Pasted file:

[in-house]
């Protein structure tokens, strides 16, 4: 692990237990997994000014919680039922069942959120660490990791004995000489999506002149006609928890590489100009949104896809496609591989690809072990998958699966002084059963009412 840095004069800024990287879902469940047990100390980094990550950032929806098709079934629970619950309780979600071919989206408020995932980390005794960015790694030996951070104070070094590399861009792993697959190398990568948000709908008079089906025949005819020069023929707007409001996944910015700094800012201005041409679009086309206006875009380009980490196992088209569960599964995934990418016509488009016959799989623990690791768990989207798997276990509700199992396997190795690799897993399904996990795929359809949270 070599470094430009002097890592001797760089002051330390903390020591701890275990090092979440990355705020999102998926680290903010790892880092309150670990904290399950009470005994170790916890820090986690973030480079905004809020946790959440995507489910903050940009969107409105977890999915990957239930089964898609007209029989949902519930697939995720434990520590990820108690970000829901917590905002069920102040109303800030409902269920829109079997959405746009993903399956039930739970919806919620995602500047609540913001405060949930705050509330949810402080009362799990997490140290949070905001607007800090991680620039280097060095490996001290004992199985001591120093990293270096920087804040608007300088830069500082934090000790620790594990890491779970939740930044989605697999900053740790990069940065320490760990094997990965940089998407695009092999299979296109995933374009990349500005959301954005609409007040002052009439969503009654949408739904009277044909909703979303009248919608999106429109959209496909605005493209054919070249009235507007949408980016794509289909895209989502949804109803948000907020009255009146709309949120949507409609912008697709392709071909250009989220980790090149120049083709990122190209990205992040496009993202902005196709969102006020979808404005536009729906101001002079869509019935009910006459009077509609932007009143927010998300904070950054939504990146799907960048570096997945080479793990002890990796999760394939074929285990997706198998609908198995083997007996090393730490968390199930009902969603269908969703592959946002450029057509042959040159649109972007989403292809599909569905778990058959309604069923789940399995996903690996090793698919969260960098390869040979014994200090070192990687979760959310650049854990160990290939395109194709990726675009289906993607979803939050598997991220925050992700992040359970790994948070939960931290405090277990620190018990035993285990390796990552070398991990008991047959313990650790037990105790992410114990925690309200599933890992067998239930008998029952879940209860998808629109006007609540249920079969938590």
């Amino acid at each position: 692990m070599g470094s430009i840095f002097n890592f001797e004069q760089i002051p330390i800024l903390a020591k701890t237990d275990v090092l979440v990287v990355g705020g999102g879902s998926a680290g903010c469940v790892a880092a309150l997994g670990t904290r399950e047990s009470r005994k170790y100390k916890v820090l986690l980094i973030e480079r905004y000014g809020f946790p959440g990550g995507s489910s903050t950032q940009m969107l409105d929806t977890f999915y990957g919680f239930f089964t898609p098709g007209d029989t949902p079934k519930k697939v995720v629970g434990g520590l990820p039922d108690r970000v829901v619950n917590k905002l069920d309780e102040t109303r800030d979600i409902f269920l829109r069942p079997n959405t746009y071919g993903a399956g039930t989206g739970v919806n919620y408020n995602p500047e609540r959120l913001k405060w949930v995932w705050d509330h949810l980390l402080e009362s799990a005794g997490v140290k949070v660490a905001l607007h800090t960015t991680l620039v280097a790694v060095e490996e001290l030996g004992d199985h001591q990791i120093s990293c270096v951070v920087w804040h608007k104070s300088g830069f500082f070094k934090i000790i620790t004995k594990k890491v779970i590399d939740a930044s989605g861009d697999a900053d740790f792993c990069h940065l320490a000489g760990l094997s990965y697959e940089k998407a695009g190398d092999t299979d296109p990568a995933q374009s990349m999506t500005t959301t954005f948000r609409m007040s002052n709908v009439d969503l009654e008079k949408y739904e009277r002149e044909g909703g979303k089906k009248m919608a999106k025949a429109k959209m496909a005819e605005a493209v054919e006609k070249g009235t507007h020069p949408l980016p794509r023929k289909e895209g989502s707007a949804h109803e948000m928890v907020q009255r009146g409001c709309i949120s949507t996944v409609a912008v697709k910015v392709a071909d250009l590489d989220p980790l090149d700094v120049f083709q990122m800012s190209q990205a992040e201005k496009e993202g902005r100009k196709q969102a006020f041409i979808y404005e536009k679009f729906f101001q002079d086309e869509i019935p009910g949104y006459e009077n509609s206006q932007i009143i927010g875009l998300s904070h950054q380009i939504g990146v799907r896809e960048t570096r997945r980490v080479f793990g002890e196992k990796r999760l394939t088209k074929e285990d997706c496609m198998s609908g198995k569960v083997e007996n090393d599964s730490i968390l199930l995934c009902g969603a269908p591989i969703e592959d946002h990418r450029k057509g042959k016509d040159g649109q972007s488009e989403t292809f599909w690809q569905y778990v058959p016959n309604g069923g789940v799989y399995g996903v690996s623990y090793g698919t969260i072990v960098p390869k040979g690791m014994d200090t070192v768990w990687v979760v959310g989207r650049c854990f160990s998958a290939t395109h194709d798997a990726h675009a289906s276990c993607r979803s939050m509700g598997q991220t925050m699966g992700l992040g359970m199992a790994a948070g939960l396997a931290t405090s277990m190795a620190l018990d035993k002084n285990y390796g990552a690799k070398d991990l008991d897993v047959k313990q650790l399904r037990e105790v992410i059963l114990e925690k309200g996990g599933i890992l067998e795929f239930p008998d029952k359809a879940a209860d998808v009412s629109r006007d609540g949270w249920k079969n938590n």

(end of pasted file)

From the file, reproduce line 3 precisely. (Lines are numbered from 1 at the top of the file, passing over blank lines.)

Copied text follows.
């Amino acid at each position: 692990m070599g470094s430009i840095f002097n890592f001797e004069q760089i002051p330390i800024l903390a020591k701890t237990d275990v090092l979440v990287v990355g705020g999102g879902s998926a680290g903010c469940v790892a880092a309150l997994g670990t904290r399950e047990s009470r005994k170790y100390k916890v820090l986690l980094i973030e480079r905004y000014g809020f946790p959440g990550g995507s489910s903050t950032q940009m969107l409105d929806t977890f999915y990957g919680f239930f089964t898609p098709g007209d029989t949902p079934k519930k697939v995720v629970g434990g520590l990820p039922d108690r970000v829901v619950n917590k905002l069920d309780e102040t109303r800030d979600i409902f269920l829109r069942p079997n959405t746009y071919g993903a399956g039930t989206g739970v919806n919620y408020n995602p500047e609540r959120l913001k405060w949930v995932w705050d509330h949810l980390l402080e009362s799990a005794g997490v140290k949070v660490a905001l607007h800090t960015t991680l620039v280097a790694v060095e490996e001290l030996g004992d199985h001591q990791i120093s990293c270096v951070v920087w804040h608007k104070s300088g830069f500082f070094k934090i000790i620790t004995k594990k890491v779970i590399d939740a930044s989605g861009d697999a900053d740790f792993c990069h940065l320490a000489g760990l094997s990965y697959e940089k998407a695009g190398d092999t299979d296109p990568a995933q374009s990349m999506t500005t959301t954005f948000r609409m007040s002052n709908v009439d969503l009654e008079k949408y739904e009277r002149e044909g909703g979303k089906k009248m919608a999106k025949a429109k959209m496909a005819e605005a493209v054919e006609k070249g009235t507007h020069p949408l980016p794509r023929k289909e895209g989502s707007a949804h109803e948000m928890v907020q009255r009146g409001c709309i949120s949507t996944v409609a912008v697709k910015v392709a071909d250009l590489d989220p980790l090149d700094v120049f083709q990122m800012s190209q990205a992040e201005k496009e993202g902005r100009k196709q969102a006020f041409i979808y404005e536009k679009f729906f101001q002079d086309e869509i019935p009910g949104y006459e009077n509609s206006q932007i009143i927010g875009l998300s904070h950054q380009i939504g990146v799907r896809e960048t570096r997945r980490v080479f793990g002890e196992k990796r999760l394939t088209k074929e285990d997706c496609m198998s609908g198995k569960v083997e007996n090393d599964s730490i968390l199930l995934c009902g969603a269908p591989i969703e592959d946002h990418r450029k057509g042959k016509d040159g649109q972007s488009e989403t292809f599909w690809q569905y778990v058959p016959n309604g069923g789940v799989y399995g996903v690996s623990y090793g698919t969260i072990v960098p390869k040979g690791m014994d200090t070192v768990w990687v979760v959310g989207r650049c854990f160990s998958a290939t395109h194709d798997a990726h675009a289906s276990c993607r979803s939050m509700g598997q991220t925050m699966g992700l992040g359970m199992a790994a948070g939960l396997a931290t405090s277990m190795a620190l018990d035993k002084n285990y390796g990552a690799k070398d991990l008991d897993v047959k313990q650790l399904r037990e105790v992410i059963l114990e925690k309200g996990g599933i890992l067998e795929f239930p008998d029952k359809a879940a209860d998808v009412s629109r006007d609540g949270w249920k079969n938590n």